Additionally, genetic testing has been done to compare wolves to dogs and humans. Scientists discovered that dogs have some similar genetic components in their DNA similar to some human genetic threads regarding social gregariousness. The wolves that were tested did not have these genetic snippets. These genetic changes in dogs were then passed down over generations after tamed wolves evolved into domesticated dogs.
Early Selective Breeding Emphasized Friendliness Toward Humans Rather Than Skills
It was initially thought that dog breeding began around 7,000 years ago to strengthen specific physical characteristics and cognitive skills. However, the genetic testing cited above pointed to the theory that primitive dogs were initially bred to enhance their social friendliness and proclivity toward humans.
Breeding dogs for hunting, working, and various cognitive abilities came much later. After all, there would be little advantage to having a dog that might turn on his owner no matter how useful and skilled the dog might be. Breeding different types of canines for specific characteristics became very popular during the Victorian era.
Dogs and Humans Share the Same “Love” Hormone — Oxytocin
Oxytocin is sometimes referred to as the “love” hormone. This hormone enables mothers and babies to feel love for each other shortly after birth. Our furry friends have this same hormone as well. Studies have demonstrated that a similar loving bond develops when an owner and their favorite pooch lock eyes. You can read more about these scientific studies in my post, Why Do Dogs Make Us So Much Happier?
Also, stroking and petting our dogs and speaking pleasantly to them can elicit their feel-good endorphins. This further inclines our pups to respond to us positively. The evidence is usually seen in a wagging tail!
Other Reasons Dogs Like Us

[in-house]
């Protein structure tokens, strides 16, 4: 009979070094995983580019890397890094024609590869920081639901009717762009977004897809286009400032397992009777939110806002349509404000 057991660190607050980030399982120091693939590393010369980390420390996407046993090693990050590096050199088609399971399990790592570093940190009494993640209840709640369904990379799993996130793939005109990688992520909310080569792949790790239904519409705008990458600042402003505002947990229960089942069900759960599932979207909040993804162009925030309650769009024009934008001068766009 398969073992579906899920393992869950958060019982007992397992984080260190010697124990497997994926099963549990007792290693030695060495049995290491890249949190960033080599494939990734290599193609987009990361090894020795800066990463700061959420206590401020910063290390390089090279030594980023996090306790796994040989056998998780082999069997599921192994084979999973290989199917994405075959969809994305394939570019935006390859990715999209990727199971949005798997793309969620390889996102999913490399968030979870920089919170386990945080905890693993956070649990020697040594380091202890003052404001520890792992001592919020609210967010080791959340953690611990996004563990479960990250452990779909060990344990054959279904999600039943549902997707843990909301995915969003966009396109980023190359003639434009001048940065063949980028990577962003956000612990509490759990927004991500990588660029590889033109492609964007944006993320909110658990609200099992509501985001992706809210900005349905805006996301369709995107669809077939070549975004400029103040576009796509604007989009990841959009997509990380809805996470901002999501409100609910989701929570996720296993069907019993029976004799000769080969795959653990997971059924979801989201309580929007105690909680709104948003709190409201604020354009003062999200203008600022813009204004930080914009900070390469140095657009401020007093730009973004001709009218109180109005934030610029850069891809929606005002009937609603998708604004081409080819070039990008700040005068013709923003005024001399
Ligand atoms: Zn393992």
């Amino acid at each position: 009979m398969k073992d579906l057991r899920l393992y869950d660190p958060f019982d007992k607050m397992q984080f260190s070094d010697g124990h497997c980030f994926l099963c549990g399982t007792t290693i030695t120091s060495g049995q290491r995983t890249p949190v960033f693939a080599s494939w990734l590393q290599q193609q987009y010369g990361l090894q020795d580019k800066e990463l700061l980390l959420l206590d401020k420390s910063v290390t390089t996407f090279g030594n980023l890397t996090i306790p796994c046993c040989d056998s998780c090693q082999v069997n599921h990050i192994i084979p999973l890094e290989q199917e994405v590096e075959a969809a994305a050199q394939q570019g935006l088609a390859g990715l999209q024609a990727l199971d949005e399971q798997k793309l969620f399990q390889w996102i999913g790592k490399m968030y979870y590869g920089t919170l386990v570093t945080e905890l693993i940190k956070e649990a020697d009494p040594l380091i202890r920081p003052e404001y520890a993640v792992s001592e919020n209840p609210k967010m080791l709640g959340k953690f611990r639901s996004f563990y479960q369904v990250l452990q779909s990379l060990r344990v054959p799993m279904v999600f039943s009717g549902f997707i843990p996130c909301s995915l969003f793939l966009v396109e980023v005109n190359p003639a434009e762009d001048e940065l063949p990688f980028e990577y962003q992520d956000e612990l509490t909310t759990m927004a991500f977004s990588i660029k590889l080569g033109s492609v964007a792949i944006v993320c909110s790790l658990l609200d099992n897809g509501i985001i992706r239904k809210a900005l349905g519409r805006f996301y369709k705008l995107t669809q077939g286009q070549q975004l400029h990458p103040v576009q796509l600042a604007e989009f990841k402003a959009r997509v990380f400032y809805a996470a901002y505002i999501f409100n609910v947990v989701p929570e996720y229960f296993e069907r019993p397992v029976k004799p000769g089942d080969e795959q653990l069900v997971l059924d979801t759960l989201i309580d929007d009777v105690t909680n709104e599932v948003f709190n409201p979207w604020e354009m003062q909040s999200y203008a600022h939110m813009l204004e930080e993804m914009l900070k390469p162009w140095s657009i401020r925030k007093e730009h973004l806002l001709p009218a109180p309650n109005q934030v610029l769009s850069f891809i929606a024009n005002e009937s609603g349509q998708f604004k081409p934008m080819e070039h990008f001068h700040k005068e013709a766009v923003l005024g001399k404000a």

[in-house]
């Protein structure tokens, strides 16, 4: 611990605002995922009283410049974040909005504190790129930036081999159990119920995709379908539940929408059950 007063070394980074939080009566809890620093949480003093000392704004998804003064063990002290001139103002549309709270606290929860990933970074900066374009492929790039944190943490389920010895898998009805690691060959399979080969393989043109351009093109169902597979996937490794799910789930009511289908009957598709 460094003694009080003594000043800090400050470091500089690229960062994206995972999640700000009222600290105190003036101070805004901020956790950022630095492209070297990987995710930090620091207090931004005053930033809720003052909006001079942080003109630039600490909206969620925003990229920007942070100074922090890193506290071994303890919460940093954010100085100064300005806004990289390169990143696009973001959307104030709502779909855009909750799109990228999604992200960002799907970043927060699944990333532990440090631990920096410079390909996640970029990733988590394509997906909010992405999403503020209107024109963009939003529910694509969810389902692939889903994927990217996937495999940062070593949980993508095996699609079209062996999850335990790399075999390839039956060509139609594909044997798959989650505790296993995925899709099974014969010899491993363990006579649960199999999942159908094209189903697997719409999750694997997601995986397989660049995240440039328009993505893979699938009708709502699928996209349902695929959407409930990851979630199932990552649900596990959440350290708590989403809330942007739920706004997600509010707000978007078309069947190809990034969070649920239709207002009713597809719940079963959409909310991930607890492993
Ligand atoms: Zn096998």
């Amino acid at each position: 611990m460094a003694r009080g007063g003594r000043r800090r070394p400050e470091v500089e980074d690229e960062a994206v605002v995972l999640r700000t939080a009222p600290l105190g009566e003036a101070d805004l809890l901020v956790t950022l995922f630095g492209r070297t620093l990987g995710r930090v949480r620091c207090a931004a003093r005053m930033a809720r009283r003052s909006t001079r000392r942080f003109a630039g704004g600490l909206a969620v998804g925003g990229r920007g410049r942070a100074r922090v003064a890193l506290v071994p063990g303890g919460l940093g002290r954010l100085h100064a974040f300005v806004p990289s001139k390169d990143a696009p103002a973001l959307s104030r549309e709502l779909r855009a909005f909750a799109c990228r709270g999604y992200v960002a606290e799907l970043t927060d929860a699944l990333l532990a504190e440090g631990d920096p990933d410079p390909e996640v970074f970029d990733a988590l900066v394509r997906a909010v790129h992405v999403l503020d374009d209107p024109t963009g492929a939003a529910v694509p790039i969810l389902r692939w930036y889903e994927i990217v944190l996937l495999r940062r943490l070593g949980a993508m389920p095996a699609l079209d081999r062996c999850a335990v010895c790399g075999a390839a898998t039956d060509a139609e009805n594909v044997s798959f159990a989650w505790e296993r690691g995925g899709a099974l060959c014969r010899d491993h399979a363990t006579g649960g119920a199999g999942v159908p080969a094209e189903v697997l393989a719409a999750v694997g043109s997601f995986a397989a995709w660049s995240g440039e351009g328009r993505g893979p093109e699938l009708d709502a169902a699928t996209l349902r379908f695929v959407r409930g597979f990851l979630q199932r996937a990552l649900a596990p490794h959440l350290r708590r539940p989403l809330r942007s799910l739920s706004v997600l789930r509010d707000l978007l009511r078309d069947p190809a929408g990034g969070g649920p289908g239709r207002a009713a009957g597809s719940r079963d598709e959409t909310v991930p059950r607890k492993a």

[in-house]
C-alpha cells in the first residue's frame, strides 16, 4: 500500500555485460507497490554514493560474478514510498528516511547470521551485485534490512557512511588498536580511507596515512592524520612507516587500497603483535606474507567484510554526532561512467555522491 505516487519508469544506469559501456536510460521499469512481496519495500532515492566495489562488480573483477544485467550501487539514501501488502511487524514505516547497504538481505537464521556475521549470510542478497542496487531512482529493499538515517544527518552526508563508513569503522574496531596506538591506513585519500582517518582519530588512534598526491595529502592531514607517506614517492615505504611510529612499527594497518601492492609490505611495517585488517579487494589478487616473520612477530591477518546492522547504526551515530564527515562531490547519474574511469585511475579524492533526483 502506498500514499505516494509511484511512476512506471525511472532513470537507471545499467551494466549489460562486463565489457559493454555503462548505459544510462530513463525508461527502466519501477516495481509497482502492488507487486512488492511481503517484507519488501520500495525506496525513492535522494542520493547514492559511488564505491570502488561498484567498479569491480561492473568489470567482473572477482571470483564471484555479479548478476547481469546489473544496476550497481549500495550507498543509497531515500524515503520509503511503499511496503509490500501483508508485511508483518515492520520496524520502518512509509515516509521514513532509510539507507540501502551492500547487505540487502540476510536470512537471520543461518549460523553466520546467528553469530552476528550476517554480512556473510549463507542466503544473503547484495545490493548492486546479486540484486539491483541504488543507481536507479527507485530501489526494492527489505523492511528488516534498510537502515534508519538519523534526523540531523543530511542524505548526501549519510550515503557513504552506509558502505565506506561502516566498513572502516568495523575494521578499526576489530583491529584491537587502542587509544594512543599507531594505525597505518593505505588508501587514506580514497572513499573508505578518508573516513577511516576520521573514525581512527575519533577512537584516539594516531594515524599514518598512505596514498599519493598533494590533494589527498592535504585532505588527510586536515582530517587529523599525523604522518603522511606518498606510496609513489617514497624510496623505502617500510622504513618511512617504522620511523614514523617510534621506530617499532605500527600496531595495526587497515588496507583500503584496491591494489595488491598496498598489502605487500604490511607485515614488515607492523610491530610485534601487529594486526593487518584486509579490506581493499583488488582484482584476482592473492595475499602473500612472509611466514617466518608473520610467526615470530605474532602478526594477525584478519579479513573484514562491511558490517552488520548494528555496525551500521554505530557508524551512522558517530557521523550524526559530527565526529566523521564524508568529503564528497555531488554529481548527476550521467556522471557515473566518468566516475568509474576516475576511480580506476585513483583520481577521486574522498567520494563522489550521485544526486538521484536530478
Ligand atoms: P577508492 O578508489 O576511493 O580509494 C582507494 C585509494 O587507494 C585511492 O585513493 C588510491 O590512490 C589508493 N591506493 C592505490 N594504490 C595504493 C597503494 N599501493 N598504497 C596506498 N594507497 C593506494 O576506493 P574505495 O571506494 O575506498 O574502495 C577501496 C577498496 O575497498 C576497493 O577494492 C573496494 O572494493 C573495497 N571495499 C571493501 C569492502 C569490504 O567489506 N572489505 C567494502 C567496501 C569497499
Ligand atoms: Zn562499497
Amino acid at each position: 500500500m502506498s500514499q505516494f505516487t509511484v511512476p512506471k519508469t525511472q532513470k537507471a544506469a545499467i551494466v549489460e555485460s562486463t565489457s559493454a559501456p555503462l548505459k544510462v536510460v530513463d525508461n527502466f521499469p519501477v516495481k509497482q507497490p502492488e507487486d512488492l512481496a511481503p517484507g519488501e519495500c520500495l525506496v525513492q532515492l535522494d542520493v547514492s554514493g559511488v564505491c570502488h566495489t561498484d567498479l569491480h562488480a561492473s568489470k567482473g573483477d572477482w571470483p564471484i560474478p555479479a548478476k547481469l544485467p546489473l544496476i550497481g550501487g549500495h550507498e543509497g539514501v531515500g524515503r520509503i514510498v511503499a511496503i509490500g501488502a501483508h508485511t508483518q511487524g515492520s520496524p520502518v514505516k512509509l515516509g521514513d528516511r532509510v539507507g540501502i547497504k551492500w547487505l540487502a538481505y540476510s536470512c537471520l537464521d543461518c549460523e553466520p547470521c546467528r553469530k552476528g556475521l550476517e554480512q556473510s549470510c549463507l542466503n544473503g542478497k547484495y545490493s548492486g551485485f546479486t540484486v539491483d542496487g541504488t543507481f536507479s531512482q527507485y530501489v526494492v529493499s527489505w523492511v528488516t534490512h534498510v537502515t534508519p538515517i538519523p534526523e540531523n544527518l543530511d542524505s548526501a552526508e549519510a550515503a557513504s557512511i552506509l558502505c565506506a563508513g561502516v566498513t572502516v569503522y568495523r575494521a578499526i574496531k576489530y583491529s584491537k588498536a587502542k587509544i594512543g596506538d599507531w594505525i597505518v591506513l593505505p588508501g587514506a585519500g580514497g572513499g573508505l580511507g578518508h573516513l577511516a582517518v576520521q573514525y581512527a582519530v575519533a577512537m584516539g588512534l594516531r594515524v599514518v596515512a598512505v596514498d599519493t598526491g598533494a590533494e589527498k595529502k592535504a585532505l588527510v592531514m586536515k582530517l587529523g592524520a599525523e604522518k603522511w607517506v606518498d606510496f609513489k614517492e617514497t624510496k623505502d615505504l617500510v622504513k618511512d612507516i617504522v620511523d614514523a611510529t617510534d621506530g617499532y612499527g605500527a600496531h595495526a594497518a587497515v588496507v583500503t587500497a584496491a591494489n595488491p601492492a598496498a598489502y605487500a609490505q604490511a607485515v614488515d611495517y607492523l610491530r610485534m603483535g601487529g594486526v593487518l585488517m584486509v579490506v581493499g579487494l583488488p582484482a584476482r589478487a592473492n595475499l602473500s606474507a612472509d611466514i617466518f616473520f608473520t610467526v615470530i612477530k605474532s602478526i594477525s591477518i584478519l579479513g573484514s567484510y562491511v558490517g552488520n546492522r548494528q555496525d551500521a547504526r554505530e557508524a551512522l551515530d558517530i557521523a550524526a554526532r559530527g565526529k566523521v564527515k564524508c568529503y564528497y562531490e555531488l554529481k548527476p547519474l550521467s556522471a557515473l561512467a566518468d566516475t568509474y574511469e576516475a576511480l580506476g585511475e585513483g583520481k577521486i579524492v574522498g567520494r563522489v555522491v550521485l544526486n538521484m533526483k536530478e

From a practical standpoint, dogs can obtain a lot of benefits from hanging out and living with us. They get free food, a warm place to sleep, security, companionship, and a human “pack” family. In fact, food was the primary reason that their ancestors, the wolves, began interacting with humans to begin with.
However, it is not all about food. Studies have demonstrated that dogs react evenly to praise and food rewards. See my post Do Dogs Only Care About Food? for more information about these studies.
Humans and dogs have a natural predisposition to one another. But as in any relationship in the mammal family, loving bonds must be nurtured and developed. The deeper the bond with your dog, the greater the love and attachment.
Genetic evolution, early breeding, and hormones predisposed our canine friends to be friendly and nice toward us. But the more critical test of their bond with us hinges on our positive interactions with our furry friends and how we treat them. Their loyalty to us is something we must earn and cannot be taken for granted.
Deanna Euritt is a dedicated dog enthusiast with over three decades of experience in raising and training a diverse range of dogs, including many rescue pups. Her practical expertise is rooted in real-life experiences, where she has successfully navigated the challenges of nurturing rescue dogs into confident, well-adjusted companions. Residing in Northern California, Deanna’s days are filled with adventures along trails and beaches with her beloved dogs, Charlotte and Georgia. In her writing, she offers insightful, compassionate advice to fellow dog lovers, leveraging her extensive personal journey in the world of dog care and training. See About Us.